Bocconi Studies How Crime Hurts the EconomyPROFESSOR PAOLO PINOTTI'S ASSOCIATE PROFESSORSHIP IN ECONOMIC ANALYSIS OF CRIME, FINANCED BY AN INDIVIDUAL WHO HAS CHOSEN TO REMAIN ANONYMOUS, WAS INAUGURATED YESTERDAY. TWO CASES DEMONSTRATE THE NEGATIVE EFFECTS OF ORGANIZED CRIME ON DEVELOPMENT
The causal relationship between the presence of organized crime in a territory and lower levels of per capita GDP and higher rates of unemployment can be scientifically proven, as Professor Paolo Pinotti showed during the Lectio Inauguralis of his Associate Professorship in Economic Analysis of Crime, a chair for associate professor funded by a private individual who chose to remain anonymous.
Prof. Pinotti first analyzed the case of Puglia, a region of Southern Italy. Until the mid-1970s, the region was considered a virtuous example, with a fast-growing economy and crime rates in line with those of the Centre-North. This was then followed by a sort of colonization of the region by the Camorra and the 'Ndrangheta and the development of an autonomous mafia organization, the Sacra Corona Unita, which made it possible to isolate the impact of organized crime from other historical and geographical factors. «As it turns out, the advent of organized crime has led to a reduction of between 15 and 20% of regional GDP per capita over a period of 30 years», said Prof. Pinotti.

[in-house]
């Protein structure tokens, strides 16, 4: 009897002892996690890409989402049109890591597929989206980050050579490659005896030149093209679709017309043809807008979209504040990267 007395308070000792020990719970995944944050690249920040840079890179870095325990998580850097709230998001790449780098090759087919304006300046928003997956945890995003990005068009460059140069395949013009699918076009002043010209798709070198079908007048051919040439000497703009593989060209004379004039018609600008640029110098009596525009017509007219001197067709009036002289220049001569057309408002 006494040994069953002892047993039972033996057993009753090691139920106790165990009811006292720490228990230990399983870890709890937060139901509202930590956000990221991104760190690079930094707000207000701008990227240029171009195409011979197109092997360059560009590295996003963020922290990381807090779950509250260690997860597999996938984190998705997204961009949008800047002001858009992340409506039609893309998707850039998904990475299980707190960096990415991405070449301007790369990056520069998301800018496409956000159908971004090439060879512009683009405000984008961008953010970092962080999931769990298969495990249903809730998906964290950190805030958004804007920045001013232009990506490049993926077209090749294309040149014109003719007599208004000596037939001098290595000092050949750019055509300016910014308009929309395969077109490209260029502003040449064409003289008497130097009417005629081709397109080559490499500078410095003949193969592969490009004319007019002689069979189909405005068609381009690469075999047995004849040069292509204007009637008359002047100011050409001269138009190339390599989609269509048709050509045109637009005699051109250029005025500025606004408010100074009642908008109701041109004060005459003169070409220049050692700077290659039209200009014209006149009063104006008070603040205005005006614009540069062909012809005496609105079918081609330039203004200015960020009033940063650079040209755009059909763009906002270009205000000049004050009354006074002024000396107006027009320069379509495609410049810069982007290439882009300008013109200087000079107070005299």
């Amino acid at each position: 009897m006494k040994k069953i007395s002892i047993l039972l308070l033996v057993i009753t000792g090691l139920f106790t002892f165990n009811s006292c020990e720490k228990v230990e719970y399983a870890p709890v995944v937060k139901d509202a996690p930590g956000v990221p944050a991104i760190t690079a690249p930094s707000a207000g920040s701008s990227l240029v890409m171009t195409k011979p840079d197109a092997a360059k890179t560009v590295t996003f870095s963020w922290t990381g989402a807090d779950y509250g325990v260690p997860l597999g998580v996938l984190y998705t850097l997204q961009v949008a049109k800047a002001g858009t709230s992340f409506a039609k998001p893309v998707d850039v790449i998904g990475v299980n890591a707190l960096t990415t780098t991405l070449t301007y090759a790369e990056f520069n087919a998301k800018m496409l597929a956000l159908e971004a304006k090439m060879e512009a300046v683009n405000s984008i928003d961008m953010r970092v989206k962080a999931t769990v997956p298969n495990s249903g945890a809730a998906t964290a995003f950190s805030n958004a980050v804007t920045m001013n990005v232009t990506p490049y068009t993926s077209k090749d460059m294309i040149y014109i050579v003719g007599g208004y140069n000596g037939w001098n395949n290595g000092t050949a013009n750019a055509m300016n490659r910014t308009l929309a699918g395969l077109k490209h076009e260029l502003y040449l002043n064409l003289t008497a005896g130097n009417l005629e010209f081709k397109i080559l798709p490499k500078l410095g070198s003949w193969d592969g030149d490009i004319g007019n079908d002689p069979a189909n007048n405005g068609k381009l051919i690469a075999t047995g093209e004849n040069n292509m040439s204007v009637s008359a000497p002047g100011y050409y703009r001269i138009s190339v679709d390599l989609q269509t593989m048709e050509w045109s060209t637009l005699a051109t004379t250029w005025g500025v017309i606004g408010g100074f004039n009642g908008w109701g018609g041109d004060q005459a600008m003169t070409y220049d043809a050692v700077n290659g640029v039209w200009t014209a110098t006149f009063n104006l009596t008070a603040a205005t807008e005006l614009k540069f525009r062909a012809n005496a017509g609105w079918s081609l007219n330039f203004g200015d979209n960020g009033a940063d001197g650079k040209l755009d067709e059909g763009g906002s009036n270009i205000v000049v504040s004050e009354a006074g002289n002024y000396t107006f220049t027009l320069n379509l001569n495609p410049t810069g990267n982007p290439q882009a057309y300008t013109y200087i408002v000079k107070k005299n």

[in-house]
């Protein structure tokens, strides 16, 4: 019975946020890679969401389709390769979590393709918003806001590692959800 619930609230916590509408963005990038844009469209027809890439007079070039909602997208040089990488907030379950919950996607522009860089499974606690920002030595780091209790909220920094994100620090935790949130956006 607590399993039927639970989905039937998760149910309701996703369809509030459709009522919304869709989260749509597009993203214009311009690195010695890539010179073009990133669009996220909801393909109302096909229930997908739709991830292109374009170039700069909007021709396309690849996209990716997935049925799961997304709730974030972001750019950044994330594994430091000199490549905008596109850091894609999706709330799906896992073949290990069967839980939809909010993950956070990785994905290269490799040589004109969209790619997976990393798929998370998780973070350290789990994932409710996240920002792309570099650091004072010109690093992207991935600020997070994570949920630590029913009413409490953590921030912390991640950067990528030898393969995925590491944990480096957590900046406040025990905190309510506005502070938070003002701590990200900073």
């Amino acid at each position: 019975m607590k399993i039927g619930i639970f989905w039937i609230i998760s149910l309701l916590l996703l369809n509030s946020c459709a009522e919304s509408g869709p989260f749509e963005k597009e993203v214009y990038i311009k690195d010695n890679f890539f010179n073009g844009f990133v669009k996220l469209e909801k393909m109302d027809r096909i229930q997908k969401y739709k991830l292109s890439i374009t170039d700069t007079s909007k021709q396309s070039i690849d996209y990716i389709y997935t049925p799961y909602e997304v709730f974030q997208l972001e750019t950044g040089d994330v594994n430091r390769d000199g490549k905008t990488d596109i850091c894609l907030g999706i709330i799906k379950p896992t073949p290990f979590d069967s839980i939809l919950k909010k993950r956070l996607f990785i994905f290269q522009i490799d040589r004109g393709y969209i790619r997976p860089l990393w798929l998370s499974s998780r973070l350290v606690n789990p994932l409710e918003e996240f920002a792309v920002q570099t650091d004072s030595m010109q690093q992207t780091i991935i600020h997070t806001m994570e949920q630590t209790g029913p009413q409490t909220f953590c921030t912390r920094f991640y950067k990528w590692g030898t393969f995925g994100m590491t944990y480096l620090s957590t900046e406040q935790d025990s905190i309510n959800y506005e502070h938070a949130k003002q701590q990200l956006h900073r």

The analysis of the long-term effects of the forced resettlement of Mafia members outside their traditional area of operation (the so-called soggiorno obbligato) policy also leads to the same conclusions. A policy aimed at breaking the ties of criminals with the criminal organizations has, in reality, sparked the expansion of organized crime in Northern areas. «In the following decades», Prof. Pinotti said, «the destination municipalities were characterized by a greater presence of organized crime, a greater incidence of corruption and a higher rate of unemployment».
The growth of corruption and the replacement of private investments with less productive public investments are the channels through which organized crime negatively affects the economy. In addition to corruption, criminal organizations also make a strategic use of violence. Analyses show that intimidation of politicians and administrators intensifies in the run-up to the elections and in proportion to the uncertainty of their outcome.
Finally, the analysis of the functioning of public contracts shows that the award procedures which guarantee greater discretion to politicians and local administrators entail a greater risk of awarding to suspect companies in places where the criminal presence is widespread, while they have the beneficial effect of shortening the times in the areas free from infiltration.
During the inauguration, two other Bocconi initiatives related to the economic analysis of crime were presented: CLEAN (Crime: Law and Economic Analysis), a research unit of the Baffi Carefin Centre, and a new course on the subject, Economic Analysis of Crime, available from the second half of this academic year.
by Fabio Todesco